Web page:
I worked on the bottom half all in the round so I wouldn’t have any seams showing or ruffles sewn into the side seams. This makes for a smoother finish. The table cloth had a hemstitch accent around the border. I just incorporated that into some of the ruffles.
I then put the two parts together… and now I have a whole ensemble to wear this summer with Peggy at the French Flea Market, read about here… https://thethriftyneedle.wordpress.com/2011/07/12/french-flea-market/
If I make this skirt again, I would like to make it out of the lighter Cotton sateen because it lays so flat even for being ruffles. I think because I took out of row this fabric works. I also somehow want to make a skirt with rows of different linens and maybe even lace… I just have to dream about it first….
I am going to re-post an older post. I get emails from Pinterest with updated pins and things that I might be interested in. Well, funny thing, One of my ruffle skirts made out of an old tablecloth was the picture! The skirt pattern I am re-posting is just as popular, so I’ll start with this simple knit skirt.
I needed another skirt (LOL!) and I have a lot of t-shirt fabric right now. So, I constructed a three layer skirt by making four tubes. The tubes are created from rectangles and then sewn/serged into a tube.
Tube number 1 is the waistband: Waist measurement___ -4″ = Length x 5″ width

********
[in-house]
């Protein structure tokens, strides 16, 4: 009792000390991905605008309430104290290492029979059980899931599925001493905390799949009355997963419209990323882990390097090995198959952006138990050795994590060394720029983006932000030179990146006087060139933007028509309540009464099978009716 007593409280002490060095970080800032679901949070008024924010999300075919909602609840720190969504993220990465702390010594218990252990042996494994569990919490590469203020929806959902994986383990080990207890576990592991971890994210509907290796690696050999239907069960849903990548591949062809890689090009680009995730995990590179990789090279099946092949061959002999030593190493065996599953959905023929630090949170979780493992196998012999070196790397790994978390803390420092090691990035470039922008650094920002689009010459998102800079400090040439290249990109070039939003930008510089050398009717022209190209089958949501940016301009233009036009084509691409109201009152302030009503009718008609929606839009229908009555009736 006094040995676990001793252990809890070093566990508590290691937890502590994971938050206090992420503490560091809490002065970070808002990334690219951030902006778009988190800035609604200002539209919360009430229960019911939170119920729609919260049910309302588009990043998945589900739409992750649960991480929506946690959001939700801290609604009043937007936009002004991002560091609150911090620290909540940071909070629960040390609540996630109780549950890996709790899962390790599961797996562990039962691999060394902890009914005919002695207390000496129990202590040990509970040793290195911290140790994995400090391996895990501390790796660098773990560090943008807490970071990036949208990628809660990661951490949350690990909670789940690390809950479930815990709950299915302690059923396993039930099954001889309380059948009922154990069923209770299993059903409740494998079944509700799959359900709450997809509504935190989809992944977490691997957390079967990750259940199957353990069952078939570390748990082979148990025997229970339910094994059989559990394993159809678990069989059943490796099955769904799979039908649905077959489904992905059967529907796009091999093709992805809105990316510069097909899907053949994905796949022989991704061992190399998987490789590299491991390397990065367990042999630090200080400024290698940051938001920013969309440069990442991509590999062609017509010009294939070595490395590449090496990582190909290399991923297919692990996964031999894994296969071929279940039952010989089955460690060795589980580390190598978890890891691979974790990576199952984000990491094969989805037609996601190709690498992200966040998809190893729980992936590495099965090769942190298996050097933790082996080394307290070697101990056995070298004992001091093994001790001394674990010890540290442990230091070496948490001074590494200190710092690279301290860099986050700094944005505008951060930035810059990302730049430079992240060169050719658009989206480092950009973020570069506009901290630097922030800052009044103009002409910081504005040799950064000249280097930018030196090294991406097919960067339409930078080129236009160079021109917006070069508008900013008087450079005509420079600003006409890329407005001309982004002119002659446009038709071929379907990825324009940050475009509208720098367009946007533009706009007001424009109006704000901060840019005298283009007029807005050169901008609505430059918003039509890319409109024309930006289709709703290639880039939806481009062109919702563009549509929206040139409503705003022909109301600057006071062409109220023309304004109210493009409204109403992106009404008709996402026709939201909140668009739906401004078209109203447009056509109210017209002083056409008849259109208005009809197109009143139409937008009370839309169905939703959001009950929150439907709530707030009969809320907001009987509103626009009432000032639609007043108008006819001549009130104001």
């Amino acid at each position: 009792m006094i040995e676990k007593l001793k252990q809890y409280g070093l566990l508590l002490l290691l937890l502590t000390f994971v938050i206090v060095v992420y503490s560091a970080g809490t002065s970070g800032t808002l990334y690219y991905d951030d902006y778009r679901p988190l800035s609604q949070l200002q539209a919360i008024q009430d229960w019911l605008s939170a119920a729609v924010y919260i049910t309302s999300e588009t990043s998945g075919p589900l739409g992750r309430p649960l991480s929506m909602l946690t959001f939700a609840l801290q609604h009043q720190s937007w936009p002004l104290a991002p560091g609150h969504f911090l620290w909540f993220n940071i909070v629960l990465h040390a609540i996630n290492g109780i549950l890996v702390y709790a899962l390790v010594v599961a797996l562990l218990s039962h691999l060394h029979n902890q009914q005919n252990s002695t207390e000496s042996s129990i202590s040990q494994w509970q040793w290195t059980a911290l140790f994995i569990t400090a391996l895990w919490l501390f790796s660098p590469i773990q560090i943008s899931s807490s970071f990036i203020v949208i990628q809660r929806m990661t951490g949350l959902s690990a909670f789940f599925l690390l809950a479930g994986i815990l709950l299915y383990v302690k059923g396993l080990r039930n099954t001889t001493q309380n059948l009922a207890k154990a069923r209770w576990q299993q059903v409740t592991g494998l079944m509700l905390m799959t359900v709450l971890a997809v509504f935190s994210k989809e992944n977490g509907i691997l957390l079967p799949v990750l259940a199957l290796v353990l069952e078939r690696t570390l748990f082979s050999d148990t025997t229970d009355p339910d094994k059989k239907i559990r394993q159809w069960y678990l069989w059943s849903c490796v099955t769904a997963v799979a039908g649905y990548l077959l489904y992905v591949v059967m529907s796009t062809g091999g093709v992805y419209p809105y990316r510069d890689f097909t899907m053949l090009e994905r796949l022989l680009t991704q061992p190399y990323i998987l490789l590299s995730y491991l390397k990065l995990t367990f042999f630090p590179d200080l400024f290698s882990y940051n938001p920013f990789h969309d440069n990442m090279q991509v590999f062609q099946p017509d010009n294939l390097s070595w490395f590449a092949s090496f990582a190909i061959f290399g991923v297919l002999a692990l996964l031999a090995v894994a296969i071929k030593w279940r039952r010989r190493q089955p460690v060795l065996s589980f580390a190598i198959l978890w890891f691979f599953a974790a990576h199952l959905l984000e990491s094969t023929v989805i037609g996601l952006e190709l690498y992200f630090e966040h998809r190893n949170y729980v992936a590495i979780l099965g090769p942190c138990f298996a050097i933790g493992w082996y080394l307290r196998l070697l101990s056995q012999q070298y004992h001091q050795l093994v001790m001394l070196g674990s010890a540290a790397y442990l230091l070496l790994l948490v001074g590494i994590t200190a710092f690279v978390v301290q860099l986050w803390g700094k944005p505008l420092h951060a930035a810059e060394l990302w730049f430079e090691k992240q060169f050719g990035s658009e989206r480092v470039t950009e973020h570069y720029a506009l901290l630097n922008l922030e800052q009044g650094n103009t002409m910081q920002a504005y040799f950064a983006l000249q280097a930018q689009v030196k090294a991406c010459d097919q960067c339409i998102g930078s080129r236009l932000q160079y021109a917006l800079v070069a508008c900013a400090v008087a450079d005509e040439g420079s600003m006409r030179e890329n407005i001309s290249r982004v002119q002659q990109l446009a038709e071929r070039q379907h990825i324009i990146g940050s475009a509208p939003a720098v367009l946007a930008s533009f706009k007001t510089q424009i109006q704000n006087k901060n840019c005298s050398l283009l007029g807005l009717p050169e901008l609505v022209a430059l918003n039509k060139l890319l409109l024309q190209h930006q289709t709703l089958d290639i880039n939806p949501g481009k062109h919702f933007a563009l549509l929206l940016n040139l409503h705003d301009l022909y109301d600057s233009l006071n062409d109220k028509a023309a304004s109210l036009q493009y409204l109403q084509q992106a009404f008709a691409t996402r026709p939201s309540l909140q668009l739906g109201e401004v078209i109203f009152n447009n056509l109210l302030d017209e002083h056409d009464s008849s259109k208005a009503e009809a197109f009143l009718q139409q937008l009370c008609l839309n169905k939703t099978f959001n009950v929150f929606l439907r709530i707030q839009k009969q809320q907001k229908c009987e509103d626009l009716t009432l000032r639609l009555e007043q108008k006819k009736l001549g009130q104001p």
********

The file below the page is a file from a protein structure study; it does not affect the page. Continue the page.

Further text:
Tube number 2 is the Longest layer. I drafted out a simple A line shaped skirt based off of my true waist, hip measurements, and length of skirt desired. Add 1 inch to the sides for both the seam allowances and fullness.
Tube number 3 is the next longest layer and I used the drafted number 2 tube for width and added an inch and a half at sides for fullness. For the length I divided my desired length (which was 19″) in thirds plus 1/2″ on top and bottom for seam allowances and hem.
Tube number 4 is the shortest layer. I drafted the same as the number 3 tube and added an inch and a half for fullness. The length is 1/3 of the finished length
I serged all the layer tubes at the side seams to make the tubes.
Sew tube number 4 (the shortest layer) to number 2 tube and (longest layer) with a stretch stitch (basically that is a tiny slanted zig-zag) at the top edge.
The middle layer pin on the longest layer making sure the layer above covers the seam. You are basically top-stitching the middle layer onto the skirt.
I didn’t worry about finishing the seams because Knit won’t fray apart and the seam will be hidden.
I did sew two rows to make the layer lie flat at a slight zig-zag.
With right side together pin the folded Waistband tube to fit the skirt sections. There will be a gap in the skirt sections as they are wider. Sort of stretch the waist band…Not too much, just enough to fit so there aren’t any “pleats” in the skirt. I serged this all the way around. I tried it on and I liked it…. but I thought a bit more finishing was needed so I three needled serged (or rolled hemmed) all the layer hems to “clean it up”
I am using a jersey knit which has stretch. I used that stretch to make this a pull on skirt with no added elastic. Just the knit and it stays on quite nicely. The title and posting took way longer than the skirt! Knit is so forgiving
I had to write about this awesome place. I actually got to teach here!!! This beautiful old dairy barn was wonderfully restored into a sewing retreat! Can you believe it? Brilliant!! Judy Fenton has created heaven on earth and has shared it with the sewing world and now me too!